Between the Bookends – August 2015

Between the Bookends © Sophie Brown
Between the Bookends © Sophie Brown

This month the GeekMoms dove deeply into the Chris Carter-verse with books featuring both The X-Files and Millennium, fallen in love again with Star Wars through a new series of Little Golden Books, enjoyed home crafts, and finally found something to draw them away from a beloved series. Read on to find out more about what we’ve been reading this month.

Dad is Fat © Three Rivers Press (Fair Use)
Dad is Fat © Three Rivers Press (Fair Use)

Rachel has been on a real reading bender this summer. It’s been years since she’s read anything that wasn’t part of the Diary of a Wimpy Kid series by Jeff Kinney (which she still loves). That said, she’s pretty thrilled to be reading for herself for a change—and actually enjoying it! One of her favorite books of the summer was Jim Gaffigan’s Dad Is Fat. Gaffigan’s portrait of fatherhood is a quick read, but only because it’s so hilarious, it’s hard to put down. She followed that up with Silver Screen Fiend: Learning About Life from an Addiction to Film, a weird, extremely entertaining memoir by Patton Oswalt. Continuing on the humor path, Rachel is currently making her way through Belushi: A Biography, an interesting collection of stories, snippets, and soundbites compiled by John Belushi’s widow, Judith Belushi Pisano, and author Tanner Colby.

 

A New Hope © Golden Books (Fair Use)
A New Hope © Golden Books (Fair Use)

Lisa ran across The Star Wars Little Golden Book Library, the latest versions of the first six episodes of the Stars Wars saga, The Phantom Menace, Attack of the Clones, Revenge of the Sith, A New Hope, The Empire Strikes Back, and Return of the Jedi. With the excitement of getting to finally take her own children to a new Star Wars movie this year, these darling versions for beginner readers are ideal ways to re-introduce them to the original trilogy and their prequel follow-ups…minus the occasional severed body bits.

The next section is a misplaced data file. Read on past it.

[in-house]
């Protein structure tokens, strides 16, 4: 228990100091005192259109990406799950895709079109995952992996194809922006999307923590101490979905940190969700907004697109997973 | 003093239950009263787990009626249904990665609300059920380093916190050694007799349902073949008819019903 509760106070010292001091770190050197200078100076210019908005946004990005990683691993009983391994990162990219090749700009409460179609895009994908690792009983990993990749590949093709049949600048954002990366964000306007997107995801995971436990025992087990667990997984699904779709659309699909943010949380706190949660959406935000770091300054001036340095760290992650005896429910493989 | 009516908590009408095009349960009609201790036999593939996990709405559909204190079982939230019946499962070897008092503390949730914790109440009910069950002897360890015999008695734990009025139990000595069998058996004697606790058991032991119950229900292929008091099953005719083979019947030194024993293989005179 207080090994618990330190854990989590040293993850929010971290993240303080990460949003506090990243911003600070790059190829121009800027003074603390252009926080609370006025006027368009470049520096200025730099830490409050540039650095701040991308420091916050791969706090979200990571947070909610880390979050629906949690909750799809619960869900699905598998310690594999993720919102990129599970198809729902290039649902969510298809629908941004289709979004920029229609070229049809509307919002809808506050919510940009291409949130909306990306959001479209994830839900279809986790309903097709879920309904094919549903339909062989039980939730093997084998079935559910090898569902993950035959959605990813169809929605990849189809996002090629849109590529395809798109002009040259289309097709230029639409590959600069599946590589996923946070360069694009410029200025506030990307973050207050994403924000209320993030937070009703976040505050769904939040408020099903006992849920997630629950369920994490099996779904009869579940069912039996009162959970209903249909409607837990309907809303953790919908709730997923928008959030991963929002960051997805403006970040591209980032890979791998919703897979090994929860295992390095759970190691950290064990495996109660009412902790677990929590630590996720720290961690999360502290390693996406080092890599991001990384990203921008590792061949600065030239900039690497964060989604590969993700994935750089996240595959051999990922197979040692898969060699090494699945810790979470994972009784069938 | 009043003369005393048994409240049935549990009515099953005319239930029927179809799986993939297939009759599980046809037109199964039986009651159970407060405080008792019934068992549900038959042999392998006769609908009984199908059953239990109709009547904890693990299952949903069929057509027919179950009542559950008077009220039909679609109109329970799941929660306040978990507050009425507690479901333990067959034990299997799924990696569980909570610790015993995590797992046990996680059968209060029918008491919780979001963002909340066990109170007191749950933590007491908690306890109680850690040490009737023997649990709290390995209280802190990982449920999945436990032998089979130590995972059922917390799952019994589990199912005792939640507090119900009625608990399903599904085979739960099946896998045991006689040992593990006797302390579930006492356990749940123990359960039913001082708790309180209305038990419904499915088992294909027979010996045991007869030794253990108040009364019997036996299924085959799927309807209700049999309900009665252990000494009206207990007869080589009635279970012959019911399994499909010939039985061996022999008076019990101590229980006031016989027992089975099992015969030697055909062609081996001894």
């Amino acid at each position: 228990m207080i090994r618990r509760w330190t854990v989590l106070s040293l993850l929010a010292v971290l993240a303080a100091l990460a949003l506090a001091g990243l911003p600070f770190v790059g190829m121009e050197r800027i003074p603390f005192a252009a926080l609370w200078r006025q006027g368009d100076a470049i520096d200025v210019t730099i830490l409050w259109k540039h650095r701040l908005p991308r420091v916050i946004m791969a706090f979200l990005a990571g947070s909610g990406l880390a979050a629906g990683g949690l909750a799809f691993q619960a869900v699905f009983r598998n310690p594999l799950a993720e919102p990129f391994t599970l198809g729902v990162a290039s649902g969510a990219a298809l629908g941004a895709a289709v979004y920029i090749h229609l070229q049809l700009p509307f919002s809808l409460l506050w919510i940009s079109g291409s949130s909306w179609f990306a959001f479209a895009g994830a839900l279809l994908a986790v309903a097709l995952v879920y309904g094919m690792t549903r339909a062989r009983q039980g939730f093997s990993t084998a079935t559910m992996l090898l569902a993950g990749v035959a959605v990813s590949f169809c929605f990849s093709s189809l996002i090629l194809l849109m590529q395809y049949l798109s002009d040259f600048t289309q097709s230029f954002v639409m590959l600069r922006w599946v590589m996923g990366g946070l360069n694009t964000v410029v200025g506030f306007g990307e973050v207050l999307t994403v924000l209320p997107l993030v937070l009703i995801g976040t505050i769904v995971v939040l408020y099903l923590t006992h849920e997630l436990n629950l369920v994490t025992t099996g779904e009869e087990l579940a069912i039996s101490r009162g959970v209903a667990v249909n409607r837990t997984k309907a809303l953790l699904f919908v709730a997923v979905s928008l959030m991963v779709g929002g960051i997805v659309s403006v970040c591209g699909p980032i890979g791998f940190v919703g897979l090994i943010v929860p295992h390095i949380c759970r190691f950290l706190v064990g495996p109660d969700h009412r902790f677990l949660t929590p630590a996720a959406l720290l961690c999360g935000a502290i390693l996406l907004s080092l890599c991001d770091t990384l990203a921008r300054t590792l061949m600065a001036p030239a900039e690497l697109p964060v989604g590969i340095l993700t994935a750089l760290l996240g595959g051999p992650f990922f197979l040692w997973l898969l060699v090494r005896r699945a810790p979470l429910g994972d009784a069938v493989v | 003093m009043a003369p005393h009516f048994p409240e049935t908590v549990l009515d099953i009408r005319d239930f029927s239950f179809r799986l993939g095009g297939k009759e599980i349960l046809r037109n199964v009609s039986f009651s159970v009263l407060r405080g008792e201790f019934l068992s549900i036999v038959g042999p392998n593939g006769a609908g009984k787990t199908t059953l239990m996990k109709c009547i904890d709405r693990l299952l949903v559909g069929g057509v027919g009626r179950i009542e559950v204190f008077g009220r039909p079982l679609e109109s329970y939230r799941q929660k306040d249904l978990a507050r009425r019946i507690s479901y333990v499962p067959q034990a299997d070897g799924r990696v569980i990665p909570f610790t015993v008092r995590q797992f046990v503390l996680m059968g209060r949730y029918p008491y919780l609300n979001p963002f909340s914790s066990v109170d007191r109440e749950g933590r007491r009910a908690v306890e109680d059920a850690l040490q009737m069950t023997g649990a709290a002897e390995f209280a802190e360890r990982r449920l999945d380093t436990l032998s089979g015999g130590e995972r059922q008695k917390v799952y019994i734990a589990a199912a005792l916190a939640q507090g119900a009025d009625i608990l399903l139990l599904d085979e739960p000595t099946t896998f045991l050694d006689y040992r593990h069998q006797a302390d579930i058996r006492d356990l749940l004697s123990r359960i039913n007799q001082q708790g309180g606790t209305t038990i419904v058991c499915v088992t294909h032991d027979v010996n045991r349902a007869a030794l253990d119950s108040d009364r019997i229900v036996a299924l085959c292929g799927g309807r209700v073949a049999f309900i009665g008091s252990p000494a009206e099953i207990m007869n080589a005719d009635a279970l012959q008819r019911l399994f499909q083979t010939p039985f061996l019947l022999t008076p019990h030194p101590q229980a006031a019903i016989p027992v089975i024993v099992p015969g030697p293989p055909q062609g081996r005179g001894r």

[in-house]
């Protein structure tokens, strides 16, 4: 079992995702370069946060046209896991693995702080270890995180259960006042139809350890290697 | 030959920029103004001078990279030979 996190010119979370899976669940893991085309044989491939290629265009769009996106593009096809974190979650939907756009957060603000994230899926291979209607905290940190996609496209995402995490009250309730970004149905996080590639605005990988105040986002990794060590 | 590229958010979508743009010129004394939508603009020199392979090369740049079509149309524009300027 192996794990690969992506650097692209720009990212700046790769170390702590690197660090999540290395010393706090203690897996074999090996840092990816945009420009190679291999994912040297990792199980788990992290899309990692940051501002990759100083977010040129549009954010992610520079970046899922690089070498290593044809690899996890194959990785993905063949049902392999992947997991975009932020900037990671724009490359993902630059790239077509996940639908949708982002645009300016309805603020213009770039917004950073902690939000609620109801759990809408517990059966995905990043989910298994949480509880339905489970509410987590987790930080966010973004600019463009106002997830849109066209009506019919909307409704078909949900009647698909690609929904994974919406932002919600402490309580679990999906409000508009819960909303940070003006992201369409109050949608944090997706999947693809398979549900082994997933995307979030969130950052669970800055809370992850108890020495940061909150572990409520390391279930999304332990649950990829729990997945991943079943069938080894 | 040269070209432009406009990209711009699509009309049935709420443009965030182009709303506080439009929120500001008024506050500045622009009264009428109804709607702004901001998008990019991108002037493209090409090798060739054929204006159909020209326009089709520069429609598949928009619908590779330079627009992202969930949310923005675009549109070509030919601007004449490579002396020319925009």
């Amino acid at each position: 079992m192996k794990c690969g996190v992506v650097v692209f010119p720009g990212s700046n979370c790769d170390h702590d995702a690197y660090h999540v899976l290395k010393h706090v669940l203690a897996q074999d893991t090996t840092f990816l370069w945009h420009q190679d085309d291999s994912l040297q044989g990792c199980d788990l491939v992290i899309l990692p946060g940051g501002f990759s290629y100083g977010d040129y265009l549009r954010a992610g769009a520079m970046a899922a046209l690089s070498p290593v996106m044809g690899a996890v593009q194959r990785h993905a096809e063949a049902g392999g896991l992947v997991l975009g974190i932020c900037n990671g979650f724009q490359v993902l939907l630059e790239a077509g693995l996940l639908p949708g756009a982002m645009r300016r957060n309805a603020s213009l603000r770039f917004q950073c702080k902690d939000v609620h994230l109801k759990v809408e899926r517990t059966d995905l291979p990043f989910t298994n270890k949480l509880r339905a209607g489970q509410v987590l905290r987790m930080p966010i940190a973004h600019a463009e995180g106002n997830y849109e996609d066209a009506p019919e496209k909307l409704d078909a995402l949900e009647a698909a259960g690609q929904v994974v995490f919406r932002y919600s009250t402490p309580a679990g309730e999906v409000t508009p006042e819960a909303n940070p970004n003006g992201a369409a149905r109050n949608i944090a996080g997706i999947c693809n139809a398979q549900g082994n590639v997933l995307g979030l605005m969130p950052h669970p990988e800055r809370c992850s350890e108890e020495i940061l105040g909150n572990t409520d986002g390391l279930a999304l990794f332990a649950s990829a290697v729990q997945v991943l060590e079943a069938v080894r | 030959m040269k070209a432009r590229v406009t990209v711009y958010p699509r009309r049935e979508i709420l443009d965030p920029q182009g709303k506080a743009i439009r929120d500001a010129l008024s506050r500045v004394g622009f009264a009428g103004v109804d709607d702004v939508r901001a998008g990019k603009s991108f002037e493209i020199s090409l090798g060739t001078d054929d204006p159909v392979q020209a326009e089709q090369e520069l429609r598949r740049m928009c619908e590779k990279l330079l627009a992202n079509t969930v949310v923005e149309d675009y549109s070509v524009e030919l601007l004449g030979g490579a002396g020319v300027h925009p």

There have been Golden Book versions of the Star Wars saga before, but these were, frankly, pretty poorly made, often with still-shots from the movies, bland narration, and terrible layouts. These new versions, with text by Geof Smith, feature the mid-century retro style artwork by various artists reminiscent of the “Golden Age” of Golden Books that is still so loved today. To add to the appeal, the signature golden spine on these volumes even has a wonderful Star Wars motif. The artwork and nostalgic feel were so alluring, everyone in her family has read them…and loved them…from her six-year-old daughter to the “grown ups.”

Lisa purchased each of these books individually, although all six titles are available as a packaged set. Something to think about when the next birthday, holiday, or baby shower sneaks up. She hasn’t been this pleased with any Star Wars volume since the clever William Shakespeare’s Star Wars Trilogy by Ian Doescher, and that’s saying something.

 

The Homemade Pantry © Clarkson Potter (Fair Use)
The Homemade Pantry © Clarkson Potter (Fair Use)

Rebecca Angel is enjoying spending more time at home this summer so she is getting busy in the kitchen with The Homemade Pantry: 101 Foods You Can Stop Buying and Start Making by Alana Chernila. Between her CSA and family garden, there is an abundance of food. Homemade salsa is so delicious!

100 Flowers to Knit & Crochet: A Collection of Beautiful Blooms for Embellishing Garments, Accessories, and More by Lesley Stanfield is the other book Rebecca is perusing lately. For years, she has been trying to make useful and practical items, but this summer is about beauty for no reason, and this book is perfect. Rebecca made a blossoming wool rose for her sister-in-law’s birthday (put in a cute pot with a green ribbon around it) to great delight.

Trust No One © IDW Publishing
Trust No One © IDW Publishing